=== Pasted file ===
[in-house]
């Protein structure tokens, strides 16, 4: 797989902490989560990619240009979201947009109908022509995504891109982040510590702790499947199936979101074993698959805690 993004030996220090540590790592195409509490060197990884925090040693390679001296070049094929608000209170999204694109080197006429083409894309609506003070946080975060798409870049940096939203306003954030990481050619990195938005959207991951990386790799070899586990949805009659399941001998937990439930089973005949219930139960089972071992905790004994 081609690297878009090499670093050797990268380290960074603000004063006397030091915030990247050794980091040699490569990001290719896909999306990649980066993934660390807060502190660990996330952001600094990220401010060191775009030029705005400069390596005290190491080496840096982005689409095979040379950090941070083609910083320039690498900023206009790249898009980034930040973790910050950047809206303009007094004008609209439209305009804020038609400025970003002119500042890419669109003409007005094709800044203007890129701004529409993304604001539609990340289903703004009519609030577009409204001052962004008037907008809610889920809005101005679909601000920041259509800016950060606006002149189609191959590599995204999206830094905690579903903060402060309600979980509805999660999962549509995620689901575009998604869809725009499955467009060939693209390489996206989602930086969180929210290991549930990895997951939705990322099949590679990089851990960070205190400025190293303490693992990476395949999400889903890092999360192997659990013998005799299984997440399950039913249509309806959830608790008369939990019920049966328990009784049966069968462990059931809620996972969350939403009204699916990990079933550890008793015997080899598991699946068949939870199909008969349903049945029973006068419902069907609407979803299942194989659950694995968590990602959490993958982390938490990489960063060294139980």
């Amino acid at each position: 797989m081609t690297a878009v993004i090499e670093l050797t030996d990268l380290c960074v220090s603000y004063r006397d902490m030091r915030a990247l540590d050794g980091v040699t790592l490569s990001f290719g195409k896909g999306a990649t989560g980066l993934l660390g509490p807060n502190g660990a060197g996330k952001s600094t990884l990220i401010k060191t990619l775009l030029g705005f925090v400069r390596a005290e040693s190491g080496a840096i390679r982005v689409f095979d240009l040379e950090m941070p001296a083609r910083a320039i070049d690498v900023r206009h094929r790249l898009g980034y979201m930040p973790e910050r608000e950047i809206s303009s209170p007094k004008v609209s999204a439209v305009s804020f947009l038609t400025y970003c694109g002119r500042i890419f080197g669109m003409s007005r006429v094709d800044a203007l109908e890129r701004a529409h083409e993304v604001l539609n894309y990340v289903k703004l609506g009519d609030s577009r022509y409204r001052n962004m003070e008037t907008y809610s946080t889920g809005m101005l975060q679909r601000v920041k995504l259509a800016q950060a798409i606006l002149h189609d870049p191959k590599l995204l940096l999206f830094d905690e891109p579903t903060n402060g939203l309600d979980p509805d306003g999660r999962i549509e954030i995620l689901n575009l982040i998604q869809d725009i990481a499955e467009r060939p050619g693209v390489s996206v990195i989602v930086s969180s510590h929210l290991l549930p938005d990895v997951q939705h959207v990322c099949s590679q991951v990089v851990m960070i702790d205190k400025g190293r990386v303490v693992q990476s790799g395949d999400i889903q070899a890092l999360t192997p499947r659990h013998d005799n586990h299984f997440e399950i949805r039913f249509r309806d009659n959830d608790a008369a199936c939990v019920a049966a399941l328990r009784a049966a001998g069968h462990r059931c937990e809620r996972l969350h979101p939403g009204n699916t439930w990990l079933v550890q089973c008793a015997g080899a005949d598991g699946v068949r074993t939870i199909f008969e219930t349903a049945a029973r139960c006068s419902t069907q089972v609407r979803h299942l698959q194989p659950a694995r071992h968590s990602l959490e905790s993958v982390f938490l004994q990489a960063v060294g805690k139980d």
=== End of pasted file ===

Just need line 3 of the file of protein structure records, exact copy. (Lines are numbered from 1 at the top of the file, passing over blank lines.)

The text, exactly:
């Amino acid at each position: 797989m081609t690297a878009v993004i090499e670093l050797t030996d990268l380290c960074v220090s603000y004063r006397d902490m030091r915030a990247l540590d050794g980091v040699t790592l490569s990001f290719g195409k896909g999306a990649t989560g980066l993934l660390g509490p807060n502190g660990a060197g996330k952001s600094t990884l990220i401010k060191t990619l775009l030029g705005f925090v400069r390596a005290e040693s190491g080496a840096i390679r982005v689409f095979d240009l040379e950090m941070p001296a083609r910083a320039i070049d690498v900023r206009h094929r790249l898009g980034y979201m930040p973790e910050r608000e950047i809206s303009s209170p007094k004008v609209s999204a439209v305009s804020f947009l038609t400025y970003c694109g002119r500042i890419f080197g669109m003409s007005r006429v094709d800044a203007l109908e890129r701004a529409h083409e993304v604001l539609n894309y990340v289903k703004l609506g009519d609030s577009r022509y409204r001052n962004m003070e008037t907008y809610s946080t889920g809005m101005l975060q679909r601000v920041k995504l259509a800016q950060a798409i606006l002149h189609d870049p191959k590599l995204l940096l999206f830094d905690e891109p579903t903060n402060g939203l309600d979980p509805d306003g999660r999962i549509e954030i995620l689901n575009l982040i998604q869809d725009i990481a499955e467009r060939p050619g693209v390489s996206v990195i989602v930086s969180s510590h929210l290991l549930p938005d990895v997951q939705h959207v990322c099949s590679q991951v990089v851990m960070i702790d205190k400025g190293r990386v303490v693992q990476s790799g395949d999400i889903q070899a890092l999360t192997p499947r659990h013998d005799n586990h299984f997440e399950i949805r039913f249509r309806d009659n959830d608790a008369a199936c939990v019920a049966a399941l328990r009784a049966a001998g069968h462990r059931c937990e809620r996972l969350h979101p939403g009204n699916t439930w990990l079933v550890q089973c008793a015997g080899a005949d598991g699946v068949r074993t939870i199909f008969e219930t349903a049945a029973r139960c006068s419902t069907q089972v609407r979803h299942l698959q194989p659950a694995r071992h968590s990602l959490e905790s993958v982390f938490l004994q990489a960063v060294g805690k139980d």